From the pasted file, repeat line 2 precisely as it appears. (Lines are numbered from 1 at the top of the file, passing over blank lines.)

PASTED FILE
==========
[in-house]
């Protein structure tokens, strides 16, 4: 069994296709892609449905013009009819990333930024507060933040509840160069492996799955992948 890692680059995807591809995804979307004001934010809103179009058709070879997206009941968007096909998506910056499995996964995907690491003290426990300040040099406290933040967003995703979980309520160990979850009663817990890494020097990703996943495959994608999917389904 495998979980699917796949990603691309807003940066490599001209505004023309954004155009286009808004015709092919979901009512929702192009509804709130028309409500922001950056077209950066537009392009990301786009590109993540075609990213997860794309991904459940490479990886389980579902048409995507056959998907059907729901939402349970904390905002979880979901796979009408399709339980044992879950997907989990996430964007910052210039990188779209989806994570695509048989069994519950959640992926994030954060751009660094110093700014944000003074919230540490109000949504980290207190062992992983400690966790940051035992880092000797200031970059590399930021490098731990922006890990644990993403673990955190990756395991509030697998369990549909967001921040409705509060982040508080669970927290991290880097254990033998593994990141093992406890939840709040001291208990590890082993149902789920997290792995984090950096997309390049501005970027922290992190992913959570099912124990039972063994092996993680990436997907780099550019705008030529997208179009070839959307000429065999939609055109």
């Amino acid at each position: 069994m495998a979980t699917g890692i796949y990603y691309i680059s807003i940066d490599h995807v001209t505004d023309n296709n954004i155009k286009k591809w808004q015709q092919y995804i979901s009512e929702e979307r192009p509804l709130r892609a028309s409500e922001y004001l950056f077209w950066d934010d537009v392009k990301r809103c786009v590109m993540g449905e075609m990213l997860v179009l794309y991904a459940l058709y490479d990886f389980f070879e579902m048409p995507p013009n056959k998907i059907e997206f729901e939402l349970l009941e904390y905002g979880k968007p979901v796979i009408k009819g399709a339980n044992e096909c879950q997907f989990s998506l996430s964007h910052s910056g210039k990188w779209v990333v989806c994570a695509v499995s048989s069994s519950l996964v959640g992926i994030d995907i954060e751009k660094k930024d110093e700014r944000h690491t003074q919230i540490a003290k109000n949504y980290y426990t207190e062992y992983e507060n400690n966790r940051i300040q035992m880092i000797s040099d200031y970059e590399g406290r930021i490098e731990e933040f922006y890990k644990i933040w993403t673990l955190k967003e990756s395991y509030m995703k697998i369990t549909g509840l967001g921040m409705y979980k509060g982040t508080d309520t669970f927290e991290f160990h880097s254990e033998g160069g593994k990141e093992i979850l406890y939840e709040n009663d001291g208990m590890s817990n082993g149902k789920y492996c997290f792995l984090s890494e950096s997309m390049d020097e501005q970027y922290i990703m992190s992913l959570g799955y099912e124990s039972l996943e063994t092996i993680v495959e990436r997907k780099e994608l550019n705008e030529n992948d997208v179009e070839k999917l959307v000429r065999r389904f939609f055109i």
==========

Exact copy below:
């Protein structure tokens, strides 16, 4: 069994296709892609449905013009009819990333930024507060933040509840160069492996799955992948 890692680059995807591809995804979307004001934010809103179009058709070879997206009941968007096909998506910056499995996964995907690491003290426990300040040099406290933040967003995703979980309520160990979850009663817990890494020097990703996943495959994608999917389904 495998979980699917796949990603691309807003940066490599001209505004023309954004155009286009808004015709092919979901009512929702192009509804709130028309409500922001950056077209950066537009392009990301786009590109993540075609990213997860794309991904459940490479990886389980579902048409995507056959998907059907729901939402349970904390905002979880979901796979009408399709339980044992879950997907989990996430964007910052210039990188779209989806994570695509048989069994519950959640992926994030954060751009660094110093700014944000003074919230540490109000949504980290207190062992992983400690966790940051035992880092000797200031970059590399930021490098731990922006890990644990993403673990955190990756395991509030697998369990549909967001921040409705509060982040508080669970927290991290880097254990033998593994990141093992406890939840709040001291208990590890082993149902789920997290792995984090950096997309390049501005970027922290992190992913959570099912124990039972063994092996993680990436997907780099550019705008030529997208179009070839959307000429065999939609055109």